“Autonomous, yet Connected”: An esthetic principle explaining our appreciation of product designs

Janneke Blijlevens*, Paul Hekkert

*Corresponding author for this work

Research output: Contribution to journalArticleScientificpeer-review

4 Citations (Scopus)


Esthetic principles describe the levels or combination of design dimensions that are esthetically appreciated. Current principles focus on dimensions connected to product design itself (e.g., unity and variety) or dimensions that refer to a product design's relationship to other product designs (e.g., typicality and novelty). However, product design also has a social significance—they help consumers shape their identity—and this social dimension has hitherto been overlooked in research on esthetic appreciation. In this paper, we propose and investigate the social esthetic principle “Autonomous, yet Connected.” In four studies, we show that a product's design leads to the highest esthetic appreciation if it strikes an optimal balance between nurturing the two seemingly opposite needs for connectedness and autonomy. Further, we show how conditions of safety and risk moderate the effects of the principle, which suggests our principle may have evolutionary grounding.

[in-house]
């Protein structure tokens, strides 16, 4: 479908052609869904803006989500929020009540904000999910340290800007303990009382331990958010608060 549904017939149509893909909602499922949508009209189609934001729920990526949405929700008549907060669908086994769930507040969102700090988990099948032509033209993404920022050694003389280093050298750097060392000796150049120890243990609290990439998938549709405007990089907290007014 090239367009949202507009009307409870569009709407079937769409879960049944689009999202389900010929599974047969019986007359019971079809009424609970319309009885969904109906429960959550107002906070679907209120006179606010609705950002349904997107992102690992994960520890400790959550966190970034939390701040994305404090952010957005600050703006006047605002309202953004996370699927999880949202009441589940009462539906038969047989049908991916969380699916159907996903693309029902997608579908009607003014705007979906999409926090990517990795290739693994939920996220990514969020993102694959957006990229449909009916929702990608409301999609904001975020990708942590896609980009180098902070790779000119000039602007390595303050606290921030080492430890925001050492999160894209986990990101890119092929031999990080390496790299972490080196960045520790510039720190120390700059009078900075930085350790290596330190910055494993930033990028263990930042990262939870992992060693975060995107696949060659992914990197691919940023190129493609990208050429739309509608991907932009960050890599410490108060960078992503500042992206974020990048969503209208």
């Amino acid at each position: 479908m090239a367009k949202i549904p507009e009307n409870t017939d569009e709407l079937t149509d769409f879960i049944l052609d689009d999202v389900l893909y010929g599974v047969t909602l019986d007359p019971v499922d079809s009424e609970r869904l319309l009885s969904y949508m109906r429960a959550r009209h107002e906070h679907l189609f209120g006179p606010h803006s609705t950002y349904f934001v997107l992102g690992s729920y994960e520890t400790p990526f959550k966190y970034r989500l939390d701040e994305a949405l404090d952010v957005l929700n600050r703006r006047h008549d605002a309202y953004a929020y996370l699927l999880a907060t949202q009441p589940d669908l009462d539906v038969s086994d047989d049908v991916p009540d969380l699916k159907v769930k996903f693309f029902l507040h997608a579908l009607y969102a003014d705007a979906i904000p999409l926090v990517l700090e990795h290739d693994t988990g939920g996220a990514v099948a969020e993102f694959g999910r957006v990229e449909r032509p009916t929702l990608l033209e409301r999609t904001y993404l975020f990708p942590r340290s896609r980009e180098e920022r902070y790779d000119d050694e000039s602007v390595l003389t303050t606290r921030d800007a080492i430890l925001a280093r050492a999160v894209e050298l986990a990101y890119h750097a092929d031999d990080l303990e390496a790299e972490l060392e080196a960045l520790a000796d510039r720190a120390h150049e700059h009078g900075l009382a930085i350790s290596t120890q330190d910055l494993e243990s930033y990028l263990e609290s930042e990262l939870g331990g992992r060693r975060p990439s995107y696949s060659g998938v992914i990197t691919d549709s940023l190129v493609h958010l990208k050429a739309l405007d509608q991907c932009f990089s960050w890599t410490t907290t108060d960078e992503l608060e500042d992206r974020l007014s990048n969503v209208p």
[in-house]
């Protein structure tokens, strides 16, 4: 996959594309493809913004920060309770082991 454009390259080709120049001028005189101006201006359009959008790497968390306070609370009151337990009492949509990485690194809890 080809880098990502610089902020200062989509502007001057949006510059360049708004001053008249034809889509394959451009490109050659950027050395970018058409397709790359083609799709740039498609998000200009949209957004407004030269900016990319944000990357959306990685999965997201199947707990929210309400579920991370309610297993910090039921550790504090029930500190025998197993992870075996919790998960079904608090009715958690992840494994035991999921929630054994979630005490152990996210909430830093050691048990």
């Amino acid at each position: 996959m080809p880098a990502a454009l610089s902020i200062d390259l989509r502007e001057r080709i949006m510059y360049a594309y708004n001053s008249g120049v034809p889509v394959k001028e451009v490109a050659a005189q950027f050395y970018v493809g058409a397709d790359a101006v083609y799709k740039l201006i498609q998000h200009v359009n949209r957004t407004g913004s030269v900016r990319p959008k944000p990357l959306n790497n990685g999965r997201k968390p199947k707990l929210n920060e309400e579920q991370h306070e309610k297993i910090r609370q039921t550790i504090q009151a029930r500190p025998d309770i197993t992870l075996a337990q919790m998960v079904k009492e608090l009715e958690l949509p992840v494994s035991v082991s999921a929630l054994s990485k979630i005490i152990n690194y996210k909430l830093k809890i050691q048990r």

Original languageEnglish
Pages (from-to)530-546
Number of pages17
JournalPsychology and Marketing
Issue number5
Publication statusPublished - 2019


  • autonomy
  • connectedness
  • esthetic appreciation
  • product design
  • social needs


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